Bush in the White House. Their three-pronged strategy includes requests for a re-evaluation of the standard by the new Secretary of Labor, several lawsuits already filed in district courts, and, if all else fails, an effort to have the new Congress pass legislation that would essentially nullify the rule. Opponents acknowledge, however, that overturning an existing rule is always more difficult than preventing its publication. Tim Hammonds, president of the Food Marketing Institute, cites a regulation that prohibits grocery bags from weighing more than 15 lb as an example of the standard’s impact. At the least, scales would be required at checkouts, he says. But, he says, that doesn’t solve the problem of what to do with a 20-lb turkey.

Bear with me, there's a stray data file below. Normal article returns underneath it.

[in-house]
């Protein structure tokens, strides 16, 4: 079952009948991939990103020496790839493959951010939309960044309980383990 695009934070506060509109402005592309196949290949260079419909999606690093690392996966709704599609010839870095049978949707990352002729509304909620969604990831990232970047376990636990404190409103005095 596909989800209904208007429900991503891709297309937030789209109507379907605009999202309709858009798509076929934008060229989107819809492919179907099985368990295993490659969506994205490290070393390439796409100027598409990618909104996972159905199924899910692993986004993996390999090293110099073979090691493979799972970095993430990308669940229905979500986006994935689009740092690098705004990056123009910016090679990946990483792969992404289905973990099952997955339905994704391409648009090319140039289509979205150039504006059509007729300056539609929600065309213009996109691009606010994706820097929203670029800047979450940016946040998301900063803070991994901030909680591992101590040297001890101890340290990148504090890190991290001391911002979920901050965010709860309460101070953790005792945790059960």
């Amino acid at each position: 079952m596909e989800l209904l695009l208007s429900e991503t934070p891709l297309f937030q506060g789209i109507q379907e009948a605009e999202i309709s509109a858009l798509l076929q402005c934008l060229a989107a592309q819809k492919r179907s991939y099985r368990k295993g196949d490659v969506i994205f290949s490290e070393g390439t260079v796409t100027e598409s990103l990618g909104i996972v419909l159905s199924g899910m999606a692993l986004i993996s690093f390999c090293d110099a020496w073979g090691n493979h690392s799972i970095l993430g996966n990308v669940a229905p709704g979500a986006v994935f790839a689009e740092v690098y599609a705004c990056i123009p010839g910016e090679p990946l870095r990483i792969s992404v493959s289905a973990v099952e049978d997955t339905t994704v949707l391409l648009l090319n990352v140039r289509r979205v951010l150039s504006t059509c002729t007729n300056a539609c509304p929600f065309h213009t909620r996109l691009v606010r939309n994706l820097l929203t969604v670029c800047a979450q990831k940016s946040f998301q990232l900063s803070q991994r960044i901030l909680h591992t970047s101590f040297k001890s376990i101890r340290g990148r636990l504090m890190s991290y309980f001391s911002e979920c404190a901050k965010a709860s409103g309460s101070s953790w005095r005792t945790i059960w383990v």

New hope on ergonomics regulation
Opponents of the new ergonomic standard, published by the Occupational Safety and Health Administration in the waning weeks of the Clinton Administration are hoping that it can be moderated or even reversed with President George W.
Jan 31, 2001
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